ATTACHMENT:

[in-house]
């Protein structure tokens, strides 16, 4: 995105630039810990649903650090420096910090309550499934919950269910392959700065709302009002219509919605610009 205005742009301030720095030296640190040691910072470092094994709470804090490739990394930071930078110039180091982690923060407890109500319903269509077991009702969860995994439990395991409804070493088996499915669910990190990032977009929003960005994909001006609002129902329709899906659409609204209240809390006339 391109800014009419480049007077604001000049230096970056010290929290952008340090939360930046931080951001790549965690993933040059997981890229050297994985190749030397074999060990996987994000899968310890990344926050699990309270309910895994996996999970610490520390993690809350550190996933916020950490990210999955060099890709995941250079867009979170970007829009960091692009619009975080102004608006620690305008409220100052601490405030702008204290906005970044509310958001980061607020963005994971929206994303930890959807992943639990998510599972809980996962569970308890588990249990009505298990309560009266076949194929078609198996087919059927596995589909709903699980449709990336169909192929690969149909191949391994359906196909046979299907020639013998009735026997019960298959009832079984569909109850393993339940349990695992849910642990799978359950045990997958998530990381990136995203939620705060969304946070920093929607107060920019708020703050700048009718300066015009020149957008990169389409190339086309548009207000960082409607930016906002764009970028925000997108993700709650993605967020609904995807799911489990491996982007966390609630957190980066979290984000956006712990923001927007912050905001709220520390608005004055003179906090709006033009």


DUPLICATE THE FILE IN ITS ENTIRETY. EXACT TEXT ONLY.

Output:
[in-house]
């Protein structure tokens, strides 16, 4: 995105630039810990649903650090420096910090309550499934919950269910392959700065709302009002219509919605610009 205005742009301030720095030296640190040691910072470092094994709470804090490739990394930071930078110039180091982690923060407890109500319903269509077991009702969860995994439990395991409804070493088996499915669910990190990032977009929003960005994909001006609002129902329709899906659409609204209240809390006339 391109800014009419480049007077604001000049230096970056010290929290952008340090939360930046931080951001790549965690993933040059997981890229050297994985190749030397074999060990996987994000899968310890990344926050699990309270309910895994996996999970610490520390993690809350550190996933916020950490990210999955060099890709995941250079867009979170970007829009960091692009619009975080102004608006620690305008409220100052601490405030702008204290906005970044509310958001980061607020963005994971929206994303930890959807992943639990998510599972809980996962569970308890588990249990009505298990309560009266076949194929078609198996087919059927596995589909709903699980449709990336169909192929690969149909191949391994359906196909046979299907020639013998009735026997019960298959009832079984569909109850393993339940349990695992849910642990799978359950045990997958998530990381990136995203939620705060969304946070920093929607107060920019708020703050700048009718300066015009020149957008990169389409190339086309548009207000960082409607930016906002764009970028925000997108993700709650993605967020609904995807799911489990491996982007966390609630957190980066979290984000956006712990923001927007912050905001709220520390608005004055003179906090709006033009």